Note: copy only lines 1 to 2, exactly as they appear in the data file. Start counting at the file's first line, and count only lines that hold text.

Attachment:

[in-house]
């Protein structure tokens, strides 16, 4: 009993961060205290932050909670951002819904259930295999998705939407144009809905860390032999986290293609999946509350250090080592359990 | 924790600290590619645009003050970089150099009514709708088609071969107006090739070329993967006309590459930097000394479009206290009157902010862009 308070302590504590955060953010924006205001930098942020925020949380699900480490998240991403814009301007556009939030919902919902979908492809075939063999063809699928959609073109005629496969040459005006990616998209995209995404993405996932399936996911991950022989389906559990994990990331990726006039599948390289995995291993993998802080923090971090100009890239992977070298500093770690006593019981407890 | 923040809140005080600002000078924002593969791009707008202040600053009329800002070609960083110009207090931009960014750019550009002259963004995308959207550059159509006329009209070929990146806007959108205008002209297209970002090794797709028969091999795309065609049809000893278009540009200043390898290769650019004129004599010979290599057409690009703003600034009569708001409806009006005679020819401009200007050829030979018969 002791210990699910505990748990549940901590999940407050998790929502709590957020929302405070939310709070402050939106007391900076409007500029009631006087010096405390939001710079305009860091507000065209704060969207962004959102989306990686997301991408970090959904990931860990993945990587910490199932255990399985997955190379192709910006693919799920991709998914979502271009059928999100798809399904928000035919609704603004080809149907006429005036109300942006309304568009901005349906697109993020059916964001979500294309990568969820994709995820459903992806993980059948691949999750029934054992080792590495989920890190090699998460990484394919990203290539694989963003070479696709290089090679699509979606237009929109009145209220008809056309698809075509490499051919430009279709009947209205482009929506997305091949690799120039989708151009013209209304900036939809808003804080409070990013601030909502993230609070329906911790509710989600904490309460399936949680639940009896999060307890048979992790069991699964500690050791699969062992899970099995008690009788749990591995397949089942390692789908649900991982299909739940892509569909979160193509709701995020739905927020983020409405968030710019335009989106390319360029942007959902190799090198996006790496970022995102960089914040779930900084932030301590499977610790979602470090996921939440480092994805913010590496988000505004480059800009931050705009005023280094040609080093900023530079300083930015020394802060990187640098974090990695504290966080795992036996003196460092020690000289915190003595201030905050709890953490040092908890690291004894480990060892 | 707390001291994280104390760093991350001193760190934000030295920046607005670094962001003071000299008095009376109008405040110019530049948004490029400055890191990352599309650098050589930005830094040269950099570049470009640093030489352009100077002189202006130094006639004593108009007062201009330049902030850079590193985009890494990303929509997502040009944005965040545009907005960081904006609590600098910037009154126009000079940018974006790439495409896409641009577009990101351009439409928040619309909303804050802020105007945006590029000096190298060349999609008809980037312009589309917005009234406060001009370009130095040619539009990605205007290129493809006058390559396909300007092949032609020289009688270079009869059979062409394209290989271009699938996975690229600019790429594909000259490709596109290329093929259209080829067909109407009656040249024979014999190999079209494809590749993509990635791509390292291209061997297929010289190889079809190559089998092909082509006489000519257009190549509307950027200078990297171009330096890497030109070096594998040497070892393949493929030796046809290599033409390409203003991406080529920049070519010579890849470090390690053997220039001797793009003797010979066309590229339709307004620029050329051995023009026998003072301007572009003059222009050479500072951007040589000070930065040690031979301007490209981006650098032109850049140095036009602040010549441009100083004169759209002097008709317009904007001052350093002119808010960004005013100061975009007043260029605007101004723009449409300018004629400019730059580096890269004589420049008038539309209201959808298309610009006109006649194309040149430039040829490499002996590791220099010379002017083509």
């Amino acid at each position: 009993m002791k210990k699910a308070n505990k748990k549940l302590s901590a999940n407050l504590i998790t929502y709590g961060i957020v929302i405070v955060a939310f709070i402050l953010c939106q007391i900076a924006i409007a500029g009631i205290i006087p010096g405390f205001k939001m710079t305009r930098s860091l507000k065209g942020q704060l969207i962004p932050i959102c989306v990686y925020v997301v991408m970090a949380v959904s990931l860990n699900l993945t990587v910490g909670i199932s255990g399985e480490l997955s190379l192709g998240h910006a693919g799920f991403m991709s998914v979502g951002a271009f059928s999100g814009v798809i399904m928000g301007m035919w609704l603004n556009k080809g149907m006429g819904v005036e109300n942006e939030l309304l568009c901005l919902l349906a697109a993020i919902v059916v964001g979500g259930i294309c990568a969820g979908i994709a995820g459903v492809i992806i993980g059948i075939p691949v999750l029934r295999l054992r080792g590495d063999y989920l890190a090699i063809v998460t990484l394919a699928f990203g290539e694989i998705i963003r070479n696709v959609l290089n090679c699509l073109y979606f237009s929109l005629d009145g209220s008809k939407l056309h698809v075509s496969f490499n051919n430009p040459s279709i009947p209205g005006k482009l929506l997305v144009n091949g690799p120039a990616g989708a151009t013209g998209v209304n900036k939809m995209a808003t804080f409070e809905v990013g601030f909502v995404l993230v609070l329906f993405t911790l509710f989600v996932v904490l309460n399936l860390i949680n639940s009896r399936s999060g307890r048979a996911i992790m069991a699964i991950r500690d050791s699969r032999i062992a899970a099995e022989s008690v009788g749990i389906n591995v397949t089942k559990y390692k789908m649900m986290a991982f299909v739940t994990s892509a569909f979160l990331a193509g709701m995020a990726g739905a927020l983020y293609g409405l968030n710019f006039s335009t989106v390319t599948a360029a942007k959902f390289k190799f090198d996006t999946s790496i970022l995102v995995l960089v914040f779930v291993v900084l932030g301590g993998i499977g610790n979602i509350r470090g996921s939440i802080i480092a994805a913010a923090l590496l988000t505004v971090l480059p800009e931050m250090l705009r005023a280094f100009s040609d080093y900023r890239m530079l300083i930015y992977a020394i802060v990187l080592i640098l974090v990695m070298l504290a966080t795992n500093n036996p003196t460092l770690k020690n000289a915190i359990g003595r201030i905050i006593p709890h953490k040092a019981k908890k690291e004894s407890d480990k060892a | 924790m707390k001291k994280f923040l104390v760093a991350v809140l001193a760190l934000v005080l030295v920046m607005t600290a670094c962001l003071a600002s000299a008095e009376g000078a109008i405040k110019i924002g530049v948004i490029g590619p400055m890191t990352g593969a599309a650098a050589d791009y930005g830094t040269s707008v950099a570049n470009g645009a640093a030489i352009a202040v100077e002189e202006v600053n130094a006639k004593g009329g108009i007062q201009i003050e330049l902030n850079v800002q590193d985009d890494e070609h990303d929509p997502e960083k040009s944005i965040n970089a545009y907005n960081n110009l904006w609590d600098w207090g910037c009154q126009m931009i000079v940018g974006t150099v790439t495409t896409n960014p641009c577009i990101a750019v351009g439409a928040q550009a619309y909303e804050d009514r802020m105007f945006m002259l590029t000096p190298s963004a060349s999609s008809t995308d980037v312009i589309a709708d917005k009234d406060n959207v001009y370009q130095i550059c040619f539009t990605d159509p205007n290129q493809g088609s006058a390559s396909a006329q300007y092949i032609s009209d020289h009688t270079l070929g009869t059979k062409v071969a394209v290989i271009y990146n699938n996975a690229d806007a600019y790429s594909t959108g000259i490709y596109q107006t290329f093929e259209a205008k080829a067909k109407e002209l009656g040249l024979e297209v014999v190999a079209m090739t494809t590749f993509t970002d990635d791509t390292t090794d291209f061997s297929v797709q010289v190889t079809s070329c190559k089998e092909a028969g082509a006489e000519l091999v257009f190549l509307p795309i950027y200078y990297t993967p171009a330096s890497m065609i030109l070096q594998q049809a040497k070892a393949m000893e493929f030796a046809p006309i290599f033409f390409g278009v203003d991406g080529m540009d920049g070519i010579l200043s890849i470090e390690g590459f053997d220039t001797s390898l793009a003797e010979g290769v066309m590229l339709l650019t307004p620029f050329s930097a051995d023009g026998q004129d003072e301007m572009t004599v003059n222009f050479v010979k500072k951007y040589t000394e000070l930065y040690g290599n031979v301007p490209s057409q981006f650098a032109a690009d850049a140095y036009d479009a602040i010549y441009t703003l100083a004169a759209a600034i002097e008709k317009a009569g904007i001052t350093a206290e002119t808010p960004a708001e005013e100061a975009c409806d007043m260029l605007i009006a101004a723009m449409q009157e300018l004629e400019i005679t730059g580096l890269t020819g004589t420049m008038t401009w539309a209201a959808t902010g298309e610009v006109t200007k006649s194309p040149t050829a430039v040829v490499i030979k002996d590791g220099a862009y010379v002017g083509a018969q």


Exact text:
[in-house]
């Protein structure tokens, strides 16, 4: 009993961060205290932050909670951002819904259930295999998705939407144009809905860390032999986290293609999946509350250090080592359990 | 924790600290590619645009003050970089150099009514709708088609071969107006090739070329993967006309590459930097000394479009206290009157902010862009 308070302590504590955060953010924006205001930098942020925020949380699900480490998240991403814009301007556009939030919902919902979908492809075939063999063809699928959609073109005629496969040459005006990616998209995209995404993405996932399936996911991950022989389906559990994990990331990726006039599948390289995995291993993998802080923090971090100009890239992977070298500093770690006593019981407890 | 923040809140005080600002000078924002593969791009707008202040600053009329800002070609960083110009207090931009960014750019550009002259963004995308959207550059159509006329009209070929990146806007959108205008002209297209970002090794797709028969091999795309065609049809000893278009540009200043390898290769650019004129004599010979290599057409690009703003600034009569708001409806009006005679020819401009200007050829030979018969 002791210990699910505990748990549940901590999940407050998790929502709590957020929302405070939310709070402050939106007391900076409007500029009631006087010096405390939001710079305009860091507000065209704060969207962004959102989306990686997301991408970090959904990931860990993945990587910490199932255990399985997955190379192709910006693919799920991709998914979502271009059928999100798809399904928000035919609704603004080809149907006429005036109300942006309304568009901005349906697109993020059916964001979500294309990568969820994709995820459903992806993980059948691949999750029934054992080792590495989920890190090699998460990484394919990203290539694989963003070479696709290089090679699509979606237009929109009145209220008809056309698809075509490499051919430009279709009947209205482009929506997305091949690799120039989708151009013209209304900036939809808003804080409070990013601030909502993230609070329906911790509710989600904490309460399936949680639940009896999060307890048979992790069991699964500690050791699969062992899970099995008690009788749990591995397949089942390692789908649900991982299909739940892509569909979160193509709701995020739905927020983020409405968030710019335009989106390319360029942007959902190799090198996006790496970022995102960089914040779930900084932030301590499977610790979602470090996921939440480092994805913010590496988000505004480059800009931050705009005023280094040609080093900023530079300083930015020394802060990187640098974090990695504290966080795992036996003196460092020690000289915190003595201030905050709890953490040092908890690291004894480990060892 | 707390001291994280104390760093991350001193760190934000030295920046607005670094962001003071000299008095009376109008405040110019530049948004490029400055890191990352599309650098050589930005830094040269950099570049470009640093030489352009100077002189202006130094006639004593108009007062201009330049902030850079590193985009890494990303929509997502040009944005965040545009907005960081904006609590600098910037009154126009000079940018974006790439495409896409641009577009990101351009439409928040619309909303804050802020105007945006590029000096190298060349999609008809980037312009589309917005009234406060001009370009130095040619539009990605205007290129493809006058390559396909300007092949032609020289009688270079009869059979062409394209290989271009699938996975690229600019790429594909000259490709596109290329093929259209080829067909109407009656040249024979014999190999079209494809590749993509990635791509390292291209061997297929010289190889079809190559089998092909082509006489000519257009190549509307950027200078990297171009330096890497030109070096594998040497070892393949493929030796046809290599033409390409203003991406080529920049070519010579890849470090390690053997220039001797793009003797010979066309590229339709307004620029050329051995023009026998003072301007572009003059222009050479500072951007040589000070930065040690031979301007490209981006650098032109850049140095036009602040010549441009100083004169759209002097008709317009904007001052350093002119808010960004005013100061975009007043260029605007101004723009449409300018004629400019730059580096890269004589420049008038539309209201959808298309610009006109006649194309040149430039040829490499002996590791220099010379002017083509």